If the fine residents and elected officials of the City and County of SF don’t want to live in Manhattan, that’s their choice. And if it becomes impossible to hire a barista at a minimum wage, then give her a raise or persuade elected officials to expand the affordable housing element. But as a resident of a beach community myself, I have no desire for East Coast busybodies telling me that I’m to blame for failing to vote to raise the maximum height limit.

        And, by the way, SF is maxed out on its water supply. But I’m sure that new water can be found somewhere (in this drought-ridden state) to find a reliable long-term supply. Surely some rice farmers somewhere can be ‘persuaded’ to sell.Report

      • At least some degree of local control over such matters seems reasonable to me. Of course, that doesn’t mean that they are immune from criticism for pursuing the policies that they do. Nor am I particularly obliged to feel a whole lot of sympathy when the pursued policies blow up in their collective faces.

        (As mentioned in my other comment, I am becoming convinced that San Francisco proper has done its part. I’ll stop singling them out. They’re suffering a lot of the consequences caused by surrounding areas, which is unfortunate. Of course, that’s one of the problems with NIMBYism and “local control”… you’re often pushing the problem elsewhere. Which is part of why I think such matters should be subject to some scrutiny and criticism where warranted.)Report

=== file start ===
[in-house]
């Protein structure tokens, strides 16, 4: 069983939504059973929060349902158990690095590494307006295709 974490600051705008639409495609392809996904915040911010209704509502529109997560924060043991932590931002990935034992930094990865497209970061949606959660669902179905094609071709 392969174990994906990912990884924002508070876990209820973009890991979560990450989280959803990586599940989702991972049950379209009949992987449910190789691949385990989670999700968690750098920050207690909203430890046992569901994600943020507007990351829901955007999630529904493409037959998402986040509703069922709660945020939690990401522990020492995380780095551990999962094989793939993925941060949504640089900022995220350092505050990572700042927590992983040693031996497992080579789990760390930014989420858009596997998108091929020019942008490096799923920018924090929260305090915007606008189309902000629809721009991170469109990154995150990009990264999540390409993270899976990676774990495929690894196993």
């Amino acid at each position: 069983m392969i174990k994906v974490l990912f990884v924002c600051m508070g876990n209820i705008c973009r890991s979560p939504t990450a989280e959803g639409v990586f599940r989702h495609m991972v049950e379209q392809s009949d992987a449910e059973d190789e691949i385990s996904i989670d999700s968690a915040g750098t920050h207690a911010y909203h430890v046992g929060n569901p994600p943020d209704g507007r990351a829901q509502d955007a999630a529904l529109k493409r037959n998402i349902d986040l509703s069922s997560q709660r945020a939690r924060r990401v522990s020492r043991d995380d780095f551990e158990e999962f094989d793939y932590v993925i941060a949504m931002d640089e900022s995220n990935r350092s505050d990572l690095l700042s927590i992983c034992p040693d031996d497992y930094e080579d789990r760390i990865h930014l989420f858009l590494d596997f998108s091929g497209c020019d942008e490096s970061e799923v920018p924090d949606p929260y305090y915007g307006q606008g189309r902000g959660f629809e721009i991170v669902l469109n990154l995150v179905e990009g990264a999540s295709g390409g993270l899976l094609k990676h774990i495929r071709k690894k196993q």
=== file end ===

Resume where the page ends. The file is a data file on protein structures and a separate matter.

• Avatar James Hanley in reply to Burt Likko says:

        Francis,

        Sure we can agree on local control. The bigger issue for me is people who simultaneously want to limit housing and keep it affordable. The basic laws of supply and demand can’t be suspended just because we don’t like their effects. All we can ever do is get other people to pay the price one way or another so that we can hide the effects from ourselves to keep up the illusion that they’re not real.Report

      • Avatar Kim in reply to Burt Likko says:

        James,